Go to slide 17 and pass out the attached Research Brief for the next activity. Ask participants to begin reading the research once they have completed the first column of their values chart. After everyone has read through it once, ask each person to pick a highlighter color from the center of the table. Then display slide 18. Based on the highlighter they choose, they will read the research one more time and use the Categorical Why-lighting strategy by highlighting words and phrases they feel speak to the work preference style they are assigned (which may or may not represent their highest scoring category).


20 Minute(s)

After everyone has done their second reading with highlights, have participants take turns at your table sharing what they highlighted and why they related that idea to the work style they were assigned. Use the timer on slide 19 to make sure each person in the group gets one minute to share out. Then give a few minutes for the whole table to discuss the question on slide 20. Then ask for volunteers to share what they discussed with the whole group.

Have participants return to their values charts and fill in the second column by reflecting on what actions they take during team projects.

E.g., If I value time on task then on the positive side I will schedule time on my calendar to work on a task. On the other side, I might get grumpy in meetings when they go off task.


20 Minute(s)

Next, have everyone access the Infogram with their school results for “Collaboration.” Then begin handing out a piece of chart paper to each group. Display slide 23 and explain that we will be doing an inside out chart. They can start with a small rectangle in the center of their chart paper. In this box, write one or two objective observations they have made about the data. This should be straight facts, no interpretation yet.

Then, move on to slide 24. In a slightly larger rectangle with a dotted line through the middle, have them write on the top half, statements in response to the question, “What are your feelings about the data?” In the bottom half, have them write statements in response to the question, “What key insights do you take away from this data?”

Finally, go to slide 25. Have participants write in one last larger rectangle, a statement in response to the question, “What can we do as a result of this data?”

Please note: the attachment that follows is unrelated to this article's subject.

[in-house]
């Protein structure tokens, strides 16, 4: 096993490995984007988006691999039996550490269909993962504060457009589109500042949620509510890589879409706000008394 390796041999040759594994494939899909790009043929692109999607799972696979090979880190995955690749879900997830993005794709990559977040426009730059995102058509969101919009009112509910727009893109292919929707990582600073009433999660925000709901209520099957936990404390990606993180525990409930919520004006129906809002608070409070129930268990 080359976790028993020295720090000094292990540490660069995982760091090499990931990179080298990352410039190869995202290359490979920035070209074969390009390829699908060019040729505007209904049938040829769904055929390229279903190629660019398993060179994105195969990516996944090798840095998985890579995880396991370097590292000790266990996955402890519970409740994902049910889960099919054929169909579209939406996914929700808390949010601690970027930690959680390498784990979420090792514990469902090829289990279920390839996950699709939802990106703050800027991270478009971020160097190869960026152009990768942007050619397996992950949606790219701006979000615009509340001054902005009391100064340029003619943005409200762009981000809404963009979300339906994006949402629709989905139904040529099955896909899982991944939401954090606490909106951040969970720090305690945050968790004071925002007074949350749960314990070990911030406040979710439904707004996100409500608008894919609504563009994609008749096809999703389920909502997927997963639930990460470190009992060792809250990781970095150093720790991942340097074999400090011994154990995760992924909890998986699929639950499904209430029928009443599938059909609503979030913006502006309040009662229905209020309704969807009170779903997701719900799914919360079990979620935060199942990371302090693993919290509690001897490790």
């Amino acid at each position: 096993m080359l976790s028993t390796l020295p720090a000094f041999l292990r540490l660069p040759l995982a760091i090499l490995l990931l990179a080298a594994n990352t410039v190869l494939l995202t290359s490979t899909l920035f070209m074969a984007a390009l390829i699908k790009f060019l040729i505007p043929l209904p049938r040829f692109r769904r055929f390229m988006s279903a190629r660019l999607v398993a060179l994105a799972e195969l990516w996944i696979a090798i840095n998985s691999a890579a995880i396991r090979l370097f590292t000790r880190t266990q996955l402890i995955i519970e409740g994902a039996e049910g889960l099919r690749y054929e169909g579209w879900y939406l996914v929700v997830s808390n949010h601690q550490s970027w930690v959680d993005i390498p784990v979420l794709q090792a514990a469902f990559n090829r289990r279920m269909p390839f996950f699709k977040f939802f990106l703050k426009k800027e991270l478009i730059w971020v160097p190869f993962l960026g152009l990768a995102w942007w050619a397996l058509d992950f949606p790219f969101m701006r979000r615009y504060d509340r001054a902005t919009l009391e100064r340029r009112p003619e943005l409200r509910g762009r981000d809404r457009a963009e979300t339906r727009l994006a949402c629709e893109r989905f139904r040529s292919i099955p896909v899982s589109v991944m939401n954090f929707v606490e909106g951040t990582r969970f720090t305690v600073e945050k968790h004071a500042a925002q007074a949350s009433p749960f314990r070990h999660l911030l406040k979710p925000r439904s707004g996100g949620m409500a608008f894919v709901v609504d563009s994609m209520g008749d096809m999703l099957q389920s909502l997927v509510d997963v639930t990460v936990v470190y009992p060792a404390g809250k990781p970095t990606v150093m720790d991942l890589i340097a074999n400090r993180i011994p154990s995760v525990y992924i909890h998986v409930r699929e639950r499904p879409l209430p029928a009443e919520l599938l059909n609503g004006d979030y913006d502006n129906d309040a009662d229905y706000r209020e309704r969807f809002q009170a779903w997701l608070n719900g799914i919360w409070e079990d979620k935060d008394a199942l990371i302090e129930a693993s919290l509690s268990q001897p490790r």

Provide some time for each group to share what they wrote in the last rectangle about what we can do to improve collaboration.


15 Minute(s)

Finally, have participants return to their values chart one more time to fill in the third column and answer the question, “How can we better foster a positive collaborative work community?” After they’ve had some time to reflect individually to this question, let them know they can choose to add what they wrote on the values chart to their Inside Out chart paper as well. Leadership will reflect on the Inside Out chart papers as well.

Research Rationale

Teamwork is a major contributing factor to job satisfaction and work engagement. The investment in building strong team collaboration creates a win-win outcome for both the employee and the organization (Ogbonnaya & Valizade, 2018; Karatepe & Olugbade, 2016; Arnold et al., 2020). Employees who are given meaningful opportunities to work with others in order to meet organizational goals feel valued by their employers. This results in increased commitment to the organization and less disengagement (Ogbonnaya & Valizade, 2018). Moreover, being a part of a team prevents isolation, influences our sense of who we are and what our future career goals are, and contributes to an overall sense of well-being (Arnold et al., 2020; Ryan & Deci, 2000). So we ask ourselves, “How can we strive to create a sense of community in the workplace that contributes to meaningful and effective teamwork?” Traditionally, the four facets of teamwork are (1 ) Relationships, (2) Goals, (3) Roles, and (4) Processes (Burke, 1982).